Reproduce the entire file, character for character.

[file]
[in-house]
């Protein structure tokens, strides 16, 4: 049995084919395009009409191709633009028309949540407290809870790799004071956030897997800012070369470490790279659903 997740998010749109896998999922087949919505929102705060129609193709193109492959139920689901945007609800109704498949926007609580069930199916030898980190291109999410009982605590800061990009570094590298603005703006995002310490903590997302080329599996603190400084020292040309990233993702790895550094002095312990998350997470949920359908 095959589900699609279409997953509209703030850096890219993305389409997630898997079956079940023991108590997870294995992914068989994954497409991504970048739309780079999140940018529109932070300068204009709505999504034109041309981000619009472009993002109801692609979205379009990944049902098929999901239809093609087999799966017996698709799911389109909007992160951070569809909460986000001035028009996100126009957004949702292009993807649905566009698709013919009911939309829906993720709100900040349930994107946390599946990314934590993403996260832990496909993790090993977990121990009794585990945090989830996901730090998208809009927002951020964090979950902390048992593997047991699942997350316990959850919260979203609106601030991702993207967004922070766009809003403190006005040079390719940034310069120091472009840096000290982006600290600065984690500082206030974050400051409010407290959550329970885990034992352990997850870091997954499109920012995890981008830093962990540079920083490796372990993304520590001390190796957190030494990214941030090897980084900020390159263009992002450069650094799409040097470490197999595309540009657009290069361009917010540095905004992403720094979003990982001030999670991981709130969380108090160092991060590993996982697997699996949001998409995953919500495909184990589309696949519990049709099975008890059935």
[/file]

[in-house]
């Protein structure tokens, strides 16, 4: 049995084919395009009409191709633009028309949540407290809870790799004071956030897997800012070369470490790279659903 997740998010749109896998999922087949919505929102705060129609193709193109492959139920689901945007609800109704498949926007609580069930199916030898980190291109999410009982605590800061990009570094590298603005703006995002310490903590997302080329599996603190400084020292040309990233993702790895550094002095312990998350997470949920359908 095959589900699609279409997953509209703030850096890219993305389409997630898997079956079940023991108590997870294995992914068989994954497409991504970048739309780079999140940018529109932070300068204009709505999504034109041309981000619009472009993002109801692609979205379009990944049902098929999901239809093609087999799966017996698709799911389109909007992160951070569809909460986000001035028009996100126009957004949702292009993807649905566009698709013919009911939309829906993720709100900040349930994107946390599946990314934590993403996260832990496909993790090993977990121990009794585990945090989830996901730090998208809009927002951020964090979950902390048992593997047991699942997350316990959850919260979203609106601030991702993207967004922070766009809003403190006005040079390719940034310069120091472009840096000290982006600290600065984690500082206030974050400051409010407290959550329970885990034992352990997850870091997954499109920012995890981008830093962990540079920083490796372990993304520590001390190796957190030494990214941030090897980084900020390159263009992002450069650094799409040097470490197999595309540009657009290069361009917010540095905004992403720094979003990982001030999670991981709130969380108090160092991060590993996982697997699996949001998409995953919500495909184990589309696949519990049709099975008890059935």